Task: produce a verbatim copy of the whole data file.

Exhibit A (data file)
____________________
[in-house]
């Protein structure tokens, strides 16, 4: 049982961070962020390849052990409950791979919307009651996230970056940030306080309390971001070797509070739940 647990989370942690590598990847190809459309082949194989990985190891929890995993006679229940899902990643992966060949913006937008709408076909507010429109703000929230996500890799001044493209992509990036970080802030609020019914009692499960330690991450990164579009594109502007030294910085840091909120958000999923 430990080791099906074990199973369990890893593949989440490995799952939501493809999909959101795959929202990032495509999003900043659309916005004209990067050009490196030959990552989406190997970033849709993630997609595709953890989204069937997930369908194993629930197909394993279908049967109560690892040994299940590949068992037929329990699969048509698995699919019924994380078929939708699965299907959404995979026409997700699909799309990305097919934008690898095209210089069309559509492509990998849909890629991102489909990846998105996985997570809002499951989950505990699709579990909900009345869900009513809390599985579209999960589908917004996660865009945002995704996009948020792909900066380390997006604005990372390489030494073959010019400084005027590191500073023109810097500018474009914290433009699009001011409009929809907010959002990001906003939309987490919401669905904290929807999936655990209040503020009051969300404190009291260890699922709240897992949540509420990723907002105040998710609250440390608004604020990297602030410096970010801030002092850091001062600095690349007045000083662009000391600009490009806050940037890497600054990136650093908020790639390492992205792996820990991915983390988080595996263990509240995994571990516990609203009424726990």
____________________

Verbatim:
[in-house]
């Protein structure tokens, strides 16, 4: 049982961070962020390849052990409950791979919307009651996230970056940030306080309390971001070797509070739940 647990989370942690590598990847190809459309082949194989990985190891929890995993006679229940899902990643992966060949913006937008709408076909507010429109703000929230996500890799001044493209992509990036970080802030609020019914009692499960330690991450990164579009594109502007030294910085840091909120958000999923 430990080791099906074990199973369990890893593949989440490995799952939501493809999909959101795959929202990032495509999003900043659309916005004209990067050009490196030959990552989406190997970033849709993630997609595709953890989204069937997930369908194993629930197909394993279908049967109560690892040994299940590949068992037929329990699969048509698995699919019924994380078929939708699965299907959404995979026409997700699909799309990305097919934008690898095209210089069309559509492509990998849909890629991102489909990846998105996985997570809002499951989950505990699709579990909900009345869900009513809390599985579209999960589908917004996660865009945002995704996009948020792909900066380390997006604005990372390489030494073959010019400084005027590191500073023109810097500018474009914290433009699009001011409009929809907010959002990001906003939309987490919401669905904290929807999936655990209040503020009051969300404190009291260890699922709240897992949540509420990723907002105040998710609250440390608004604020990297602030410096970010801030002092850091001062600095690349007045000083662009000391600009490009806050940037890497600054990136650093908020790639390492992205792996820990991915983390988080595996263990509240995994571990516990609203009424726990």